Neilson’s defence to murder was that Lesley must have fallen to her death. The prosecution used the accounts of Staffordshire and Metropolitan police officers, to explain how she was found (weeks after the kidnap) and the interpretation of the scene. Chief Supt Booth who had been the Senior Officer, was expecting to be called to give his evidence. Having waited outside the court for days, in the end he was not called. This is not unusual for a witness not to be called to give their evidence. The prosecuting barristers try to not over complicate how the evidence is put to a jury. They have to find a balance between calling live witnesses, and other evidence from exhibits and documents.
The defence team did call Chief Superintendent Booth though, and it turned out not to be his finest hour. Instead of sticking to his evidence and the facts, he openly criticised other officers. The Judge would later tell the jury that Booth’s opinions were completely irrelevant.’
Do you know, the thing that I find most chilling is that Neilson was behaving like a terrorist. He dressed like a paramilitary, and he behaved with military discipline. And yet the police service as a whole, were unable to stop him. If he’d been a member of the IRA, acting alone, just imagine what havoc he could have caused?
Donald Neilson died in prison in 2011.
Episode 14 of The Six O’Clock Knock titled Donald Neilson ‘The Black Panther’ is published on Spreaker but can be found on all the main podcast platforms.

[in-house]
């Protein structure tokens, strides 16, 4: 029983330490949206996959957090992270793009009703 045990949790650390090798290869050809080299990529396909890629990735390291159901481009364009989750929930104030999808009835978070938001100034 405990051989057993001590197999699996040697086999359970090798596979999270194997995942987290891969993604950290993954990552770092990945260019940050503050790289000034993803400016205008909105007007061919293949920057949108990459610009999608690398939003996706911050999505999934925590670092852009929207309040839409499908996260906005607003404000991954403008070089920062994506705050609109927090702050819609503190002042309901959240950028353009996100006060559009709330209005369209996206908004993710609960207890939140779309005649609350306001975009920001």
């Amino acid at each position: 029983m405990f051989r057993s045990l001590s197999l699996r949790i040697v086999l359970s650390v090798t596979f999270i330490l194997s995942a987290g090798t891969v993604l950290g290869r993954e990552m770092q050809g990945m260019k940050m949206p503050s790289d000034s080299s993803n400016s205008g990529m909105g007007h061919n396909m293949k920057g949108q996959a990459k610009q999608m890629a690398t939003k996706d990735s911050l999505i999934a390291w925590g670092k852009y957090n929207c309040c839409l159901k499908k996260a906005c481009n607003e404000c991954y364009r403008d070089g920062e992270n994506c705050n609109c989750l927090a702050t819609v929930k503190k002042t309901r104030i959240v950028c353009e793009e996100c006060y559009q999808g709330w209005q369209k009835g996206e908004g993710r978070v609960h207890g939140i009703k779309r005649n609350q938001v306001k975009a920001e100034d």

The Nottinghamshire Mining Museum has recently asked for memories of riding the paddy train or the belt. I had this short memory as a 15 year old, on a visit to Calverton Colliery in 1978.
My father worked at Calverton Colliery from about 1958 to 1984. In 1978, my school arranged a French Exchange with a school from Rousillon (near Lyon) in France. A 15 year old lad named Christophe stayed with us for two weeks. My father arranged for Christophe and I to visit the pit and go underground. The three things I remember most was the rush of air when we were underground, the heat of the cramped space at the coal-face, and the conveyor belt. I remember our ‘guide’ explaining the ‘options’ of getting to the face. In reality there was only one option, the dangerous one, on the conveyor belt. The phrase he used was to the point. “Keep your hands in or you’ll lose ’em” I can’t remember how I translated that to Christophe, but I think we both understood the miner’s words and gestures. An unforgettable experience. I can still remember it vividly, so I presume Christophe will too, wherever life has taken him.